The adventure is immediate, as is the danger, and there were moments that really and truly set me on edge, particularly as Anna seems to be at risk and the threat to her is huge. The story behind what happened at Wild Sign is creepy, and Patricia Briggs masterfully unfolds the horror in a way that lets it build slowly until a terrifying picture emerges.

There’s a surprise twist in the epilogue that apparently has the fan community all a-buzz, but I actually thought it was a pretty cool development that will certainly have repercussions in both the Alpha & Omega and Mercy books down the line. I won’t say more about it, but it’s definitely a lot to think about!

I love Charles and Anna so much as characters, and love the rest of their pack too. Wild Sign also gives us some long-withheld backstory on key characters Bran and Leah, which I found fascinating, and I can wait to see what happens next for all of them.

The Alpha & Omega series is absolutely wonderful, and I just can’t get enough. The first book in the series is actually a novella, and it’s one of my favorite pieces of urban fantasy writing of all time. If you haven’t had the pleasure of reading these books yet, I highly recommend picking up a copy of Alpha and Omega!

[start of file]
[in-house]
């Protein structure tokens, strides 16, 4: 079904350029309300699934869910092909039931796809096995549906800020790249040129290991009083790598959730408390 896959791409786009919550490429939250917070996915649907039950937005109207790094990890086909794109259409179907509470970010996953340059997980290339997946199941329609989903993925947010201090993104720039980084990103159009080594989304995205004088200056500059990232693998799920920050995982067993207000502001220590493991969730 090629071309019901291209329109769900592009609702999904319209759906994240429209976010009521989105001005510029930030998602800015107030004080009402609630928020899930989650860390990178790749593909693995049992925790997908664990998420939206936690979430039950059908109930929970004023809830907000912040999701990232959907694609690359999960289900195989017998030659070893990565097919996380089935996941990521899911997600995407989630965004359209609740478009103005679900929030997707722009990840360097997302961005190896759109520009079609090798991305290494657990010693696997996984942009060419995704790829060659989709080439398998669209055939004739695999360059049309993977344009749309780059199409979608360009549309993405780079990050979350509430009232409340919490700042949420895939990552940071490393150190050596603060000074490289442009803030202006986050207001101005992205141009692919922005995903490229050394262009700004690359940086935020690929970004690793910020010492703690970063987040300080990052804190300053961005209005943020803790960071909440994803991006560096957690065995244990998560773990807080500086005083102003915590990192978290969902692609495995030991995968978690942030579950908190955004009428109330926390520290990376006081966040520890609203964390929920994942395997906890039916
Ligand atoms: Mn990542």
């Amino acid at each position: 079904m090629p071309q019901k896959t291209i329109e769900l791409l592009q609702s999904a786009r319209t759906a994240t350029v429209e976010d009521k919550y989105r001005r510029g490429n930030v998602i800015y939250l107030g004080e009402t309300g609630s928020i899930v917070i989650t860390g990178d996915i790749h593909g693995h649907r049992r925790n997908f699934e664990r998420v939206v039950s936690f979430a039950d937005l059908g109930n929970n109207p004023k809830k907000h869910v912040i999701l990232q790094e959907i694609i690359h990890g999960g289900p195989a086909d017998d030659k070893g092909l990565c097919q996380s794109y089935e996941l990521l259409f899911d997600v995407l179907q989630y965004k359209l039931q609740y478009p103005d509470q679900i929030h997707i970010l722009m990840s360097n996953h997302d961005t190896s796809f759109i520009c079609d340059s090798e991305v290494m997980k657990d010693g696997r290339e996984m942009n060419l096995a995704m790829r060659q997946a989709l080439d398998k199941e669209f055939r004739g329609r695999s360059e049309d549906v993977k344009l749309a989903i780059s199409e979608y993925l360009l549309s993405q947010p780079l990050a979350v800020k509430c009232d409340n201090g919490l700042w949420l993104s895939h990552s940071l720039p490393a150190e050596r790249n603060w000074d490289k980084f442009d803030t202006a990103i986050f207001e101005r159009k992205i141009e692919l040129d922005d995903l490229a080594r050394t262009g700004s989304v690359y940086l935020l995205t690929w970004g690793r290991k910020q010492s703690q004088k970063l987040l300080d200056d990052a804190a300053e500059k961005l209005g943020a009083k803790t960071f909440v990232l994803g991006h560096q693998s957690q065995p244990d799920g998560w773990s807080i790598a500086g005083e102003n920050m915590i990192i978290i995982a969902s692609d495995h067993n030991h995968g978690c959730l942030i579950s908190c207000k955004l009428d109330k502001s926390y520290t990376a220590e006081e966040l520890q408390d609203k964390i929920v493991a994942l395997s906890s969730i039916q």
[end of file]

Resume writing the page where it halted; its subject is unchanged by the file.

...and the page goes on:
For readers who are already fans of the series, of course you’ll want to read Wild Sign. Trust me, you won’t be disappointed! Another fantastic read in a fantastic series. My only complaint is having to wait another year for the next book in this world!

Top Ten Tuesday: Characters Whose Jobs I Wish I Had

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Top Ten Tuesday is a meme hosted by That Artsy Reader Girl, featuring a different top 10 theme each week. This week’s topic is Characters Whose Jobs I Wish I Had.

My top 10 are:

  1. Alanna (Song of the Lioness quartet by Tamora Pierce): She’s a knight! How cool is that?
  2. Alice Van Cleve (The Giver of Stars by Jojo Moyes): Pack horse librarian — I think it would be amazing to ride a horse through the mountains to deliver books.
  3. April Whittier (Spoiler Alert by Olivia Dade): Secret fanfic writer by night, geologist by day… it’s actually the geologist part that really appeals to me, not because that’s what I’d want to be, but because I love seeing fab women in science take center stage.